Chinese regulators have launched an investigation into production costs and price setting practices at 60 pharmaceutical companies, an effort likely aimed at lowering drug costs in the country.
In a statement posted online, the National Development and Reform Commission said 33 companies will be investigated over pricing, while 27 more face inquiries over input costs.
Among the companies targeted are the China operations of GlaxoSmithKline (, )Astellas ( and Sandoz. )
The NDRC is China’s central economic planning agency. The group regularly reviews drug prices, and periodically implements price ceilings that apply to government reimbursement levels. The agency also directs bulk purchases of pharmaceuticals by local and provincial governments.
The investigation is the second price-related inquiry launched by the NDRC in recent days.
A probe into price fixing at infant formula producers announced earlier this week has already yielded results, with at least one foreign producer agreeing to cut prices by up to 20%.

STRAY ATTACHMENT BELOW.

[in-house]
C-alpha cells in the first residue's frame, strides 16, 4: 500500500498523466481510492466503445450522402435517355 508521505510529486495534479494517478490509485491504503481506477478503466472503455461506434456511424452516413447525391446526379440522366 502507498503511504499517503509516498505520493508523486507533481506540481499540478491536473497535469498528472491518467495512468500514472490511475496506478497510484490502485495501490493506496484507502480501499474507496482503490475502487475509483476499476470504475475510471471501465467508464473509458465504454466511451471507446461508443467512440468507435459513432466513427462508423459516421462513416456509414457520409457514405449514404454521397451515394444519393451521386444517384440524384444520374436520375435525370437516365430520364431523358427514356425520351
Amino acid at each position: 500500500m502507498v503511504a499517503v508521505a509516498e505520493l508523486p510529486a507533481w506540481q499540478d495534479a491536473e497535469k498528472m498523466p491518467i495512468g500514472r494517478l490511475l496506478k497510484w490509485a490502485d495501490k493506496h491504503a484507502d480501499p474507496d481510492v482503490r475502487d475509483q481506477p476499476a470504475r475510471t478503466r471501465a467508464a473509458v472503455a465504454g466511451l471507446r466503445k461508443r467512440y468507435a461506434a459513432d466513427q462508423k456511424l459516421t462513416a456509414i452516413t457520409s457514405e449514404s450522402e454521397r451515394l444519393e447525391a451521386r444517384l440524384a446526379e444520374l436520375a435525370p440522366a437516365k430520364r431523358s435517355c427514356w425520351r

Chinese authorities have not explicitly linked the recently announced inquiries, or indicated they are part of a push against foreign companies.
Ben Cavender, an associate principal at China Market Research Group, said that the investigation into pricing should not come as a surprise to foreign drug companies operating in China.
“Foreign companies are going to be under a little more scrutiny,” Cavender said. “That’s just the price of doing business here.”
But Cavender said the scope of this particular investigation, and the very public way in which it was announced, is a message to the industry.
“There has always been a lot pressure here to keep prices affordable for consumers,” Cavender said. “There is a lot of pressure within the government to make sure people are able to go out and buy products.”
Drugmakers are also under pressure to reduce costs in China as the country’s population grows older, a trend that is straining the country’s medical system and care facilities.
China currently has more than 185 million citizens over the age of 60, according to a recent study. The elderly now account for around 12% of China’s population, a figure that is predicted to swell to 34% by 2050.
Adding to the challenge, China is being forced to confront a large elderly population at a time when its society and economy are rapidly changing.
Part of that change is an attempt to move from an economy that is reliant on investment to one powered by consumption.
“This is an issue for the government,” Cavender said. “They are looking at inflation and looking at prices and trying to make sure that people can spend.”